A newly empty nest…

A job furloughed that may or may not open back up…

A dance studio where your favorite teacher left…

A church you no longer feel connected to…

A curriculum that doesn’t click with the kids…

Something that used to be your passion but now makes your eyelid twitch…

Seasons are a part of life. But sometimes knowing it’s the end of a season is the easy part.
The harder thing is trying to figure out what’s next, and to walk into it without fear or guilt. (in my life, guilt is the much bigger struggle)

In nature, season changes are usually gradual. (Unless it’s 2006 in Buffalo, when the Columbus Day storm graced us with 22 inches of snow that paralyzed the city and ended up causing our car to get totaled.) In Florida, we know that lovebugs are a sign that the temperatures are going to start shifting, and the rainy days are either coming in or going out (depending on if it’s May or September). In Buffalo, the beautiful fall foliage reminded us to get outside as much as we could before we started hibernating.

I wonder if we have similar hints in our lives, but we haven’t gotten as good at figuring them out.
For example…
Last spring I was feeling incredibly burned out. The dance studio where I ran the front desk was stressful (it was time to measure all the kids and start ordering costumes), the kids needed more from me with school, and my health was suffering. I was counting down the hours until spring break started.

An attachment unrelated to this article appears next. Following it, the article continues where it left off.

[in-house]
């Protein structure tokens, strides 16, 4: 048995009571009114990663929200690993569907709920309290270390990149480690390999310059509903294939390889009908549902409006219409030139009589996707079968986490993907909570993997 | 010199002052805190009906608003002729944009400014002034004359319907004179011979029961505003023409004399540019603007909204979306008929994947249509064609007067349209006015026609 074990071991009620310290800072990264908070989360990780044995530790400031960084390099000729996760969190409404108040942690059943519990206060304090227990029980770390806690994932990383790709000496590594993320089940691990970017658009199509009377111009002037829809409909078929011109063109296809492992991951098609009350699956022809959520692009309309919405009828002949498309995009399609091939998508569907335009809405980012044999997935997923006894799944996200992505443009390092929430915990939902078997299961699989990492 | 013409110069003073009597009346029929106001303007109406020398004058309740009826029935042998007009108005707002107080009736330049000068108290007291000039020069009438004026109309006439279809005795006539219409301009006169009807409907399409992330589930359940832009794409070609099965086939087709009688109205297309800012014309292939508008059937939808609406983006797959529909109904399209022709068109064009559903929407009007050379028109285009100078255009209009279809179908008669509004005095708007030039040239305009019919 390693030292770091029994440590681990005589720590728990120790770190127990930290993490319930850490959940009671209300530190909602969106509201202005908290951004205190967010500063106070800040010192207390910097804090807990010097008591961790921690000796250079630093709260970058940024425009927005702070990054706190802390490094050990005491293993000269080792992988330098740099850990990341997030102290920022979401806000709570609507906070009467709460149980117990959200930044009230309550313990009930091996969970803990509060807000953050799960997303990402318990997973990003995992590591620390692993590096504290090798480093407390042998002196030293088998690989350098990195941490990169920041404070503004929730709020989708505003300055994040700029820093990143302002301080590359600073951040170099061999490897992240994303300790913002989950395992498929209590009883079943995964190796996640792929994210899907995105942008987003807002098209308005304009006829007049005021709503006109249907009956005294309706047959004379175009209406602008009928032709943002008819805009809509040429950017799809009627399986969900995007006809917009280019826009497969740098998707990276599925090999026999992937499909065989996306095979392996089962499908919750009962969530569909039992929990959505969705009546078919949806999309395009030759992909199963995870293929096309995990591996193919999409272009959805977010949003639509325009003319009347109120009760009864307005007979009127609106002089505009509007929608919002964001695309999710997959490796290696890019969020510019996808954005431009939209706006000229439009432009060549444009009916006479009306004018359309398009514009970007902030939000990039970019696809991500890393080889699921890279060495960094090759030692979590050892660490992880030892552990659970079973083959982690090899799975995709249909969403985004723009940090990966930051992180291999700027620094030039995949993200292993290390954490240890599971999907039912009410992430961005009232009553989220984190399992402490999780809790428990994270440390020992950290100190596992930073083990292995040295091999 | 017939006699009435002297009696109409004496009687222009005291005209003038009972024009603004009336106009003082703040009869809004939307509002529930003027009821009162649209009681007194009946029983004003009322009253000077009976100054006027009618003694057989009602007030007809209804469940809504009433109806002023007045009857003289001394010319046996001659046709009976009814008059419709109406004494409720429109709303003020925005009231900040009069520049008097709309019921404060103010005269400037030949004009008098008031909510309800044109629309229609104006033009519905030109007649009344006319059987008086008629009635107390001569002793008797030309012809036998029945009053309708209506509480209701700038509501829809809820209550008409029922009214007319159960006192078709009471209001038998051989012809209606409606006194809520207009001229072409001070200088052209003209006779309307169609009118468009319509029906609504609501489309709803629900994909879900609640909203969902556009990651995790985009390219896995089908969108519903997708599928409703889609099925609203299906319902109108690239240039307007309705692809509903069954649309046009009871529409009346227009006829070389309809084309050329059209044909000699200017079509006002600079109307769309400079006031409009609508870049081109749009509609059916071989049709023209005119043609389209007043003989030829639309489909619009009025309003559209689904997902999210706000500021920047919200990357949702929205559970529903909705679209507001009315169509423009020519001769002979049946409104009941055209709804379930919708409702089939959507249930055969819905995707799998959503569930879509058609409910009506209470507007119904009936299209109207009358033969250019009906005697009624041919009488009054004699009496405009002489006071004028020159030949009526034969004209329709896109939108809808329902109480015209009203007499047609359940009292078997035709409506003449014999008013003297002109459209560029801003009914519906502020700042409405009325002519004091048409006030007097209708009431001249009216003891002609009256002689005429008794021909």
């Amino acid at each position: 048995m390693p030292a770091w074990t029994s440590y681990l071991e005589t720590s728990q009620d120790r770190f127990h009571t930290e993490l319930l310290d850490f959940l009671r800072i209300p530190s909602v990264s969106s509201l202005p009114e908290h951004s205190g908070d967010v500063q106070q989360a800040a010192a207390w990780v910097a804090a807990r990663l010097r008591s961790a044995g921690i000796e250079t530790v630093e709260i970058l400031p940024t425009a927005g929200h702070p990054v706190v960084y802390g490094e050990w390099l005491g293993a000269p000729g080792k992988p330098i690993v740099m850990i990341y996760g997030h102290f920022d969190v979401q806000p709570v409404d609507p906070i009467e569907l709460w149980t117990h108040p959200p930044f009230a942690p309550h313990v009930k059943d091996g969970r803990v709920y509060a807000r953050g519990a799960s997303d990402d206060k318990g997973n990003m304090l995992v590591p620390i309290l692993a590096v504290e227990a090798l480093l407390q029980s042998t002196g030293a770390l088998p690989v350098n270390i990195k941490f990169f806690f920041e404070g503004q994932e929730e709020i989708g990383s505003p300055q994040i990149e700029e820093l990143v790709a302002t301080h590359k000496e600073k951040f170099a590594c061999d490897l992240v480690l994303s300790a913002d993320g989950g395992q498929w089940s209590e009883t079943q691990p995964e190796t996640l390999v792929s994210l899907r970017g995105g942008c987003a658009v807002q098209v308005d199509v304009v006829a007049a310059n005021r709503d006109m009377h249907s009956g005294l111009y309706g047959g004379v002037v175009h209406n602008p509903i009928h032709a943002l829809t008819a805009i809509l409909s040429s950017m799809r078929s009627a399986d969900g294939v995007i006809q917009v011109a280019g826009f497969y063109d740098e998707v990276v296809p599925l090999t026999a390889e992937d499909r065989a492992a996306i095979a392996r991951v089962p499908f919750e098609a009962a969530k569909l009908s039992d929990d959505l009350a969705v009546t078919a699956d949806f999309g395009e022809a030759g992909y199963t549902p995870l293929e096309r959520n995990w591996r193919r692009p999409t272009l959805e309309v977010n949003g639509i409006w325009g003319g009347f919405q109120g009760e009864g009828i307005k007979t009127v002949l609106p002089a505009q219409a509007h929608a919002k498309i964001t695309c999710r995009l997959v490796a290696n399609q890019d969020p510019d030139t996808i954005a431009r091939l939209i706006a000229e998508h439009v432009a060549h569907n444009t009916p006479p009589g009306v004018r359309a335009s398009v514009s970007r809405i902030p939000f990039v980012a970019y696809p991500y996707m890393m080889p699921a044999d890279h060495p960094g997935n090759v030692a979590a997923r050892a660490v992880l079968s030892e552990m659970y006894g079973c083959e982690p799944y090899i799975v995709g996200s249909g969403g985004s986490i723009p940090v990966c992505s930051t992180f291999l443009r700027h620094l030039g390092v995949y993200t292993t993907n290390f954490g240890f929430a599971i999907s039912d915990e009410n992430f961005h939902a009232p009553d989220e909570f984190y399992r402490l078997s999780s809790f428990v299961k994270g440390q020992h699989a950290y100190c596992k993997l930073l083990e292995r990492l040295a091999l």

Little did I know that Spring Break would last forever….

As the weeks dragged on living at home, I knew very clearly that the fall was going to look very different for our family. I knew my job at the front desk was over, my son realized he was only dancing because his sisters were, and my eldest daughter started getting more interested in drawing and acting than in dance.
And my middle daughter started taking private ballet classes through Zoom and found her passion…

I wish I had solid advice on this. I wish this wasn’t what I was still working on in my own world.
But the best I can suggest is this:
keep taking one day at a time. Spend time figuring out what direction you should be facing right now, and do that. Don’t try to figure out the ultimate destination. It just causes a ridiculous amount of stress.
I talked in my last post about how I knew my time as a photographer was behind me. I still haven’t figured out what my next venture is. For now, it’s focusing on the kids and making sure they’re getting the time and energy they need to for school and life. At some point I may find a new business idea or passion I want to run with, but today, right now, my job is to be there to help my kids with their math, to finish last year’s history curriculum, and to teach them their musical intervals.

 

Do you have more solid advice than I do? Does this resonate, either with life right now or in the past?

I’d love to hear your thoughts!
 
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